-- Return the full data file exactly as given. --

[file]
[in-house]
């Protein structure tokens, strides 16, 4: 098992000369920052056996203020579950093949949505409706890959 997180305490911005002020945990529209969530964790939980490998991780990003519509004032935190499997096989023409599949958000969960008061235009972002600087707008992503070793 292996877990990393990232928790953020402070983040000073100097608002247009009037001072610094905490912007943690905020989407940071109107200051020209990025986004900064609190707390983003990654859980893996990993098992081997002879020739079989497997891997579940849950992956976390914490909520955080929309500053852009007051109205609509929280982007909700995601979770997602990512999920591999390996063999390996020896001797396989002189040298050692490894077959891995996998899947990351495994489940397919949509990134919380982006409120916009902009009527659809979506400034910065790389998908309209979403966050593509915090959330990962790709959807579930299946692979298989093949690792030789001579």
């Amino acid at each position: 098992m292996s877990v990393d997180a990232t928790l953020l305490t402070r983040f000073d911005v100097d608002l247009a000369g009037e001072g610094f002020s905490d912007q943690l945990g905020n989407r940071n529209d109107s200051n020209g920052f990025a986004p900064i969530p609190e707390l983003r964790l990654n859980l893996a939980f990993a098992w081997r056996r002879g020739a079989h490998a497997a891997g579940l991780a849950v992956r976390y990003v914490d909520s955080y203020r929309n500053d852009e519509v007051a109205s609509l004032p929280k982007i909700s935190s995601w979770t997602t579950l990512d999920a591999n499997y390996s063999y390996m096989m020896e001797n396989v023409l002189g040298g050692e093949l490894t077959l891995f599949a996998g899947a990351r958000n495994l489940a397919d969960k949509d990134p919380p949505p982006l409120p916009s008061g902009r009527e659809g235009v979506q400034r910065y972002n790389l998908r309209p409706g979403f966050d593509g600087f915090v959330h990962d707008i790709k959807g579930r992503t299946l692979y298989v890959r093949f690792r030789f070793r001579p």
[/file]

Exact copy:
[in-house]
């Protein structure tokens, strides 16, 4: 098992000369920052056996203020579950093949949505409706890959 997180305490911005002020945990529209969530964790939980490998991780990003519509004032935190499997096989023409599949958000969960008061235009972002600087707008992503070793 292996877990990393990232928790953020402070983040000073100097608002247009009037001072610094905490912007943690905020989407940071109107200051020209990025986004900064609190707390983003990654859980893996990993098992081997002879020739079989497997891997579940849950992956976390914490909520955080929309500053852009007051109205609509929280982007909700995601979770997602990512999920591999390996063999390996020896001797396989002189040298050692490894077959891995996998899947990351495994489940397919949509990134919380982006409120916009902009009527659809979506400034910065790389998908309209979403966050593509915090959330990962790709959807579930299946692979298989093949690792030789001579």
């Amino acid at each position: 098992m292996s877990v990393d997180a990232t928790l953020l305490t402070r983040f000073d911005v100097d608002l247009a000369g009037e001072g610094f002020s905490d912007q943690l945990g905020n989407r940071n529209d109107s200051n020209g920052f990025a986004p900064i969530p609190e707390l983003r964790l990654n859980l893996a939980f990993a098992w081997r056996r002879g020739a079989h490998a497997a891997g579940l991780a849950v992956r976390y990003v914490d909520s955080y203020r929309n500053d852009e519509v007051a109205s609509l004032p929280k982007i909700s935190s995601w979770t997602t579950l990512d999920a591999n499997y390996s063999y390996m096989m020896e001797n396989v023409l002189g040298g050692e093949l490894t077959l891995f599949a996998g899947a990351r958000n495994l489940a397919d969960k949509d990134p919380p949505p982006l409120p916009s008061g902009r009527e659809g235009v979506q400034r910065y972002n790389l998908r309209p409706g979403f966050d593509g600087f915090v959330h990962d707008i790709k959807g579930r992503t299946l692979y298989v890959r093949f690792r030789f070793r001579p």